PR51st received a suggestion in an email. “Please announce that you are running for President in 2020,” a reader wrote. “Your candidacy would highlight the unfairness of Puerto Rico not being a state. Since you are a natural born American citizen over 35 years of age, you can serve as President of the USA. However, you can’t vote for yourself in the general election because you do not live in a state. It would be great if you win, but even if you lose, it will benefit the movement to make Puerto Rico our 51st state.”
There would certainly be a nice touch of irony there. We can think of several good candidates for the U.S. presidential race living in Puerto Rico. But first, can someone born in Puerto Rico be a candidate for president?
A natural-born citizen
U.S. presidents must be natural-born citizens, according to the U.S. Constitution.
In 2013, Supreme Court Justices Anthony Kennedy and Stephen Breyer joked about the issue in a hearing about the Supreme Court budget. Speaking to Rep. Jose Serrano, who was born in Puerto Rico, Justice Kennedy said, “We’re waiting for your case on the Puerto Rican presidency to come to us, but you also have to be 35 years old, don’t you? Have you met that requirement?”
Serrano laughed that he could double that age soon.
“I know many possible people from Puerto Rico … who could be elected,” said Breyer, remarking later that he had not yet given an opinion.
“You have not given an opinion, and nobody here would write that,” responded Serrano, “but let me just say my exploratory committee is coming together in the next half hour.”
Serrano pointed out that the Senate had passed a clarifying resolution when Senator John McCain ran for president. A clarifying resolution, sometimes including language such as “a resolution clarifying any potential misunderstanding,” doesn’t change law. It simply makes a point about the current law clear.
In this case, the clarification was that John McCain was a natural-born citizen even though he was born in the Panama Canal Zone. The Panama Canal Zone was an unincorporated territory of the United States from 1903 to 1979.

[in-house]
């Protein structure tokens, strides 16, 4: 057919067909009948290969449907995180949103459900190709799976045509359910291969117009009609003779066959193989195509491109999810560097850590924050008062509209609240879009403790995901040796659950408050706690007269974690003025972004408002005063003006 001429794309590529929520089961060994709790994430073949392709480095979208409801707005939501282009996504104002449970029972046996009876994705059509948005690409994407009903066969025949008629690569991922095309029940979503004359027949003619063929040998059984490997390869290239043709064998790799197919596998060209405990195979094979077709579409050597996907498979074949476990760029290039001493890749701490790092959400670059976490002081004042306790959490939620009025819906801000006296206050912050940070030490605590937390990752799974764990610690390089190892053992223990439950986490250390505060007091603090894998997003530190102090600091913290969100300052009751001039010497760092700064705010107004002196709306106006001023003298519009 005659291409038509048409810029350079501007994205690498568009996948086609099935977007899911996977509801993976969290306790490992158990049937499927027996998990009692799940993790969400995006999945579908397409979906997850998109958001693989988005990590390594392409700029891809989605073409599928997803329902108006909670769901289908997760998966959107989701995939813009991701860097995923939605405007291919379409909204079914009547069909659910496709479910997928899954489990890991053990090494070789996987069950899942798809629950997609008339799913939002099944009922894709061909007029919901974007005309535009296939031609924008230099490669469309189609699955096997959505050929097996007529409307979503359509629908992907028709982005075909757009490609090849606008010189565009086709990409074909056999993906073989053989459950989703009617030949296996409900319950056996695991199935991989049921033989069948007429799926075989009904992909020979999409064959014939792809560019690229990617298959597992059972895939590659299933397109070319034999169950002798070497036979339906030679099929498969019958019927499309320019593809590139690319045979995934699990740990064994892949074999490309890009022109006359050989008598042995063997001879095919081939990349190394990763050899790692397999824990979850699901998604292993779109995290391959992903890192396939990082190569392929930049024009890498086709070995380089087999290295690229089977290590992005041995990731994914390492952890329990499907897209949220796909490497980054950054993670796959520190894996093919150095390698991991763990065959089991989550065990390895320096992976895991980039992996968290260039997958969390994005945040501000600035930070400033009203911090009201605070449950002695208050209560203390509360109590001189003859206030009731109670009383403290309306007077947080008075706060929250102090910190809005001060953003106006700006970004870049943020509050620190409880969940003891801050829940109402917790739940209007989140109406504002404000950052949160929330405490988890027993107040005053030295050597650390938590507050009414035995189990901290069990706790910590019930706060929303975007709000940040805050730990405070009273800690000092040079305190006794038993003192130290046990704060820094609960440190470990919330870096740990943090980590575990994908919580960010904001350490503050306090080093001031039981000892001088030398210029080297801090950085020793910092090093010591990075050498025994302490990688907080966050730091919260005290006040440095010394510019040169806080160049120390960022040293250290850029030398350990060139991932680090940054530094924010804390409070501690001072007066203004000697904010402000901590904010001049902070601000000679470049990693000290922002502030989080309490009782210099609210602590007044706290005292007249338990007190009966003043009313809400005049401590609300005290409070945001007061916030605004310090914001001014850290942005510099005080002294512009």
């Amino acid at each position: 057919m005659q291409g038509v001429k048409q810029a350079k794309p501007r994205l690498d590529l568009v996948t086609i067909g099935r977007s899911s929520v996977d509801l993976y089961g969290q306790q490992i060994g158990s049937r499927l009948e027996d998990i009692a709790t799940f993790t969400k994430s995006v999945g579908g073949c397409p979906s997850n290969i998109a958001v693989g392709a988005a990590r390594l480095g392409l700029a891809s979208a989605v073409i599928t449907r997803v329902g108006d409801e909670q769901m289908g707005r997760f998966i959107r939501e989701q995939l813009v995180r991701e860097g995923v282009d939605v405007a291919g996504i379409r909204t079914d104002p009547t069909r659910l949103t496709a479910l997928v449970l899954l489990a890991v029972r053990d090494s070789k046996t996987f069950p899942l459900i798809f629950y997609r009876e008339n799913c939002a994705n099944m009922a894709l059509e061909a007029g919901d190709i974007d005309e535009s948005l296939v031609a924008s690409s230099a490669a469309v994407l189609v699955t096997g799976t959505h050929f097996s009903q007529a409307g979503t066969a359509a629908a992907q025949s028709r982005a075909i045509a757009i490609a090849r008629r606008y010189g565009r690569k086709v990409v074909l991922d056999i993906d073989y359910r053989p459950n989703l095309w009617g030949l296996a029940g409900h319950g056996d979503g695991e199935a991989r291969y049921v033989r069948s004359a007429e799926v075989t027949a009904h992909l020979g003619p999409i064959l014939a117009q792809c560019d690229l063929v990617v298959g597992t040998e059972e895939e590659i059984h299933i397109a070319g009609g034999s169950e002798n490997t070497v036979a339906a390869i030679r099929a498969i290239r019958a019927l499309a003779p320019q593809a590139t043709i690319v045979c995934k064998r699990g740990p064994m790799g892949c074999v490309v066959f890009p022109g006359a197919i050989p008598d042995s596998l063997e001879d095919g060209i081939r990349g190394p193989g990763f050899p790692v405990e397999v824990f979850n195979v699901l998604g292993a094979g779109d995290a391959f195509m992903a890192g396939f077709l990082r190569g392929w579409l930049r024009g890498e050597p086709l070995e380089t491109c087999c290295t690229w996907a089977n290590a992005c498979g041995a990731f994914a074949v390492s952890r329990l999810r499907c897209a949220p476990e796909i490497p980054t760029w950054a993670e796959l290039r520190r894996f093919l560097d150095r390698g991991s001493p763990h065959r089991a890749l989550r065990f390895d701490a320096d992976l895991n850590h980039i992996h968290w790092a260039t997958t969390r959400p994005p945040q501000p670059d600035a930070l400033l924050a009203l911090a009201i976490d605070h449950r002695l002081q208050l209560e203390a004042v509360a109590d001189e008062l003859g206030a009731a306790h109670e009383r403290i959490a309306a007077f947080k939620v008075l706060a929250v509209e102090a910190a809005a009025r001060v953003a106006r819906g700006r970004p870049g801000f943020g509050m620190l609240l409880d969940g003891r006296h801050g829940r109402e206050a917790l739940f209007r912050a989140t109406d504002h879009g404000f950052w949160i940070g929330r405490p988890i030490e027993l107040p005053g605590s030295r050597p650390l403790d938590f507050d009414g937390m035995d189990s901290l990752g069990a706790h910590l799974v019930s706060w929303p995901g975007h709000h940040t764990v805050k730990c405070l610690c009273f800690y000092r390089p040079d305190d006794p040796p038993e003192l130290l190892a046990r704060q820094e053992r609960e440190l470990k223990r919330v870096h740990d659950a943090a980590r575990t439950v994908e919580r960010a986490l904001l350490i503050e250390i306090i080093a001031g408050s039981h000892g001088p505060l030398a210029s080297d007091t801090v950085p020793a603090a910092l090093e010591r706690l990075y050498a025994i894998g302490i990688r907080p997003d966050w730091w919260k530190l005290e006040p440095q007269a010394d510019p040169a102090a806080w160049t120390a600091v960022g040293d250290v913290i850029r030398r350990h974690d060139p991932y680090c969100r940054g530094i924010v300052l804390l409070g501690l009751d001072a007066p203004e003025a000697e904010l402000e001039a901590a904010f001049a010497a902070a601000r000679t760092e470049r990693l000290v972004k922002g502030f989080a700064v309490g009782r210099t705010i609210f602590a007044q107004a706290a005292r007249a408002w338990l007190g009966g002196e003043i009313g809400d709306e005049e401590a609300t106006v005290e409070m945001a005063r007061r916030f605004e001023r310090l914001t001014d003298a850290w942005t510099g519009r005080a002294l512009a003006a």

Puerto Rico is currently an unincorporated territory of the United States.
Sen. Barry Goldwater was born in the Territory of Arizona. He ran for president. Though he lost, his citizenship was never questioned during his campaign.
The part of the Constitution that tells us about this requirement is Section 1 of Article 2. Here’s what it says:
No Person except a natural born Citizen, or a Citizen of the United States, at the time of the Adoption of this Constitution, shall be eligible to the Office of President; neither shall any Person be eligible to that Office who shall not have attained to the Age of thirty-five Years, and been fourteen Years a Resident within the United States.
It is possible that this means that a candidate from Puerto Rico would need to live in a state for 14 years before running.
However, Puerto Rico, as a territory of the United States, might be “within the United States” for the purpose of establishing a right to run for president.
Assume it works
Suppose a great candidate arises in Puerto Rico. During her candidacy, she can speak and bring attention to the position of Puerto Rico as an unincorporated territory. She can vote for herself in her party’s primary in Puerto Rico. When the presidential election takes place in November of 2020, she can’t vote. She can make the point that her fellow Islanders also can’t vote.
In 2021, if she wins, she can celebrate statehood with the rest of Puerto Rico. She will probably be the first President of the United States who didn’t vote for herself.